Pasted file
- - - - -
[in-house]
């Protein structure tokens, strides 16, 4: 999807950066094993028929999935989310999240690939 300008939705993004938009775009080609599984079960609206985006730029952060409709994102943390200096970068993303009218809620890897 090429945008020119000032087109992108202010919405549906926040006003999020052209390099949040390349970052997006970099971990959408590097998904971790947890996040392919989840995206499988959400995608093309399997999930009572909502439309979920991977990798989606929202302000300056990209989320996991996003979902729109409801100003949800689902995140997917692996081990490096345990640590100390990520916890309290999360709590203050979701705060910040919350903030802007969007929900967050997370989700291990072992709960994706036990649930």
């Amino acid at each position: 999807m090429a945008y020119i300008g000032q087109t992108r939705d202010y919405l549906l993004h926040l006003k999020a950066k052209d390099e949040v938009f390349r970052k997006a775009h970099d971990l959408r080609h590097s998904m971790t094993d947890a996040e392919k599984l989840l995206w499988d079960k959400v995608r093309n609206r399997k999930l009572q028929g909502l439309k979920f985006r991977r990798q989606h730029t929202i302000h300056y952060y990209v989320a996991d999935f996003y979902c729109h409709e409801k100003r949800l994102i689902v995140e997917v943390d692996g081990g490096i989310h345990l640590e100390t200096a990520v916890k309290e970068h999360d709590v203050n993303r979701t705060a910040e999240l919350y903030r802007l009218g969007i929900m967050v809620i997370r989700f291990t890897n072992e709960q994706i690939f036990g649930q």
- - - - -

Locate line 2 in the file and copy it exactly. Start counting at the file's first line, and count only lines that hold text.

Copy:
């Protein structure tokens, strides 16, 4: 999807950066094993028929999935989310999240690939 300008939705993004938009775009080609599984079960609206985006730029952060409709994102943390200096970068993303009218809620890897 090429945008020119000032087109992108202010919405549906926040006003999020052209390099949040390349970052997006970099971990959408590097998904971790947890996040392919989840995206499988959400995608093309399997999930009572909502439309979920991977990798989606929202302000300056990209989320996991996003979902729109409801100003949800689902995140997917692996081990490096345990640590100390990520916890309290999360709590203050979701705060910040919350903030802007969007929900967050997370989700291990072992709960994706036990649930």